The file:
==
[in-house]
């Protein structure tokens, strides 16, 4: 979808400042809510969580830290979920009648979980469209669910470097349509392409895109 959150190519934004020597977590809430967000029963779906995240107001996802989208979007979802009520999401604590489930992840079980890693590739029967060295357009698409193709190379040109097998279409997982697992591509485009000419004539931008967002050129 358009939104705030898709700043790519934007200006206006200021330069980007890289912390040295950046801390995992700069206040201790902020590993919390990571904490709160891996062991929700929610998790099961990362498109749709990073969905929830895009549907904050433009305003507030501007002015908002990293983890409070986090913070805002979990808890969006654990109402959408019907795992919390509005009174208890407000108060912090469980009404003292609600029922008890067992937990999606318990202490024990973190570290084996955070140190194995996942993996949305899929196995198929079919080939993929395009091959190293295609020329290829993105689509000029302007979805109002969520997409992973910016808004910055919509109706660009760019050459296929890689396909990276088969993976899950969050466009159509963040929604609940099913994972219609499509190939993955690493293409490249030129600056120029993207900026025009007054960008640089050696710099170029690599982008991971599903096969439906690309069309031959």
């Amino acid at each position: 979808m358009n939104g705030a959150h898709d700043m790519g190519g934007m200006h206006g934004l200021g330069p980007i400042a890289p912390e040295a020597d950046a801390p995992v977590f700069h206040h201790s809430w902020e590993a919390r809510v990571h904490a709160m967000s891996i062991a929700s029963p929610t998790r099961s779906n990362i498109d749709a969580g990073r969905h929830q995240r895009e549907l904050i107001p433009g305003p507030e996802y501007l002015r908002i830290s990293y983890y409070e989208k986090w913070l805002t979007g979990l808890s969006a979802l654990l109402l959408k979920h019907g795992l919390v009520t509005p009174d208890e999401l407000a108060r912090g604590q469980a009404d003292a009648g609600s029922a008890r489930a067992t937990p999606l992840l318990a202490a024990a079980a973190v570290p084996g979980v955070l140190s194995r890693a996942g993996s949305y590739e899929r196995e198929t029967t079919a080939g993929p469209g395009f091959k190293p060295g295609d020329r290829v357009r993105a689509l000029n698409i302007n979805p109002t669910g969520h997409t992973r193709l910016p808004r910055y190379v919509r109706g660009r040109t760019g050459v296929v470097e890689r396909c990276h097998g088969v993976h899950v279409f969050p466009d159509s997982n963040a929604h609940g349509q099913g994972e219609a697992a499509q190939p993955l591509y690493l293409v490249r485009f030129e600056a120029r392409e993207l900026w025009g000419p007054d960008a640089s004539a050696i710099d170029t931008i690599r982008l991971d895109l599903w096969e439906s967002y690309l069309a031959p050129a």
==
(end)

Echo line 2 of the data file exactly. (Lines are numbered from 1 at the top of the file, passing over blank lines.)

């Protein structure tokens, strides 16, 4: 979808400042809510969580830290979920009648979980469209669910470097349509392409895109 959150190519934004020597977590809430967000029963779906995240107001996802989208979007979802009520999401604590489930992840079980890693590739029967060295357009698409193709190379040109097998279409997982697992591509485009000419004539931008967002050129 358009939104705030898709700043790519934007200006206006200021330069980007890289912390040295950046801390995992700069206040201790902020590993919390990571904490709160891996062991929700929610998790099961990362498109749709990073969905929830895009549907904050433009305003507030501007002015908002990293983890409070986090913070805002979990808890969006654990109402959408019907795992919390509005009174208890407000108060912090469980009404003292609600029922008890067992937990999606318990202490024990973190570290084996955070140190194995996942993996949305899929196995198929079919080939993929395009091959190293295609020329290829993105689509000029302007979805109002969520997409992973910016808004910055919509109706660009760019050459296929890689396909990276088969993976899950969050466009159509963040929604609940099913994972219609499509190939993955690493293409490249030129600056120029993207900026025009007054960008640089050696710099170029690599982008991971599903096969439906690309069309031959």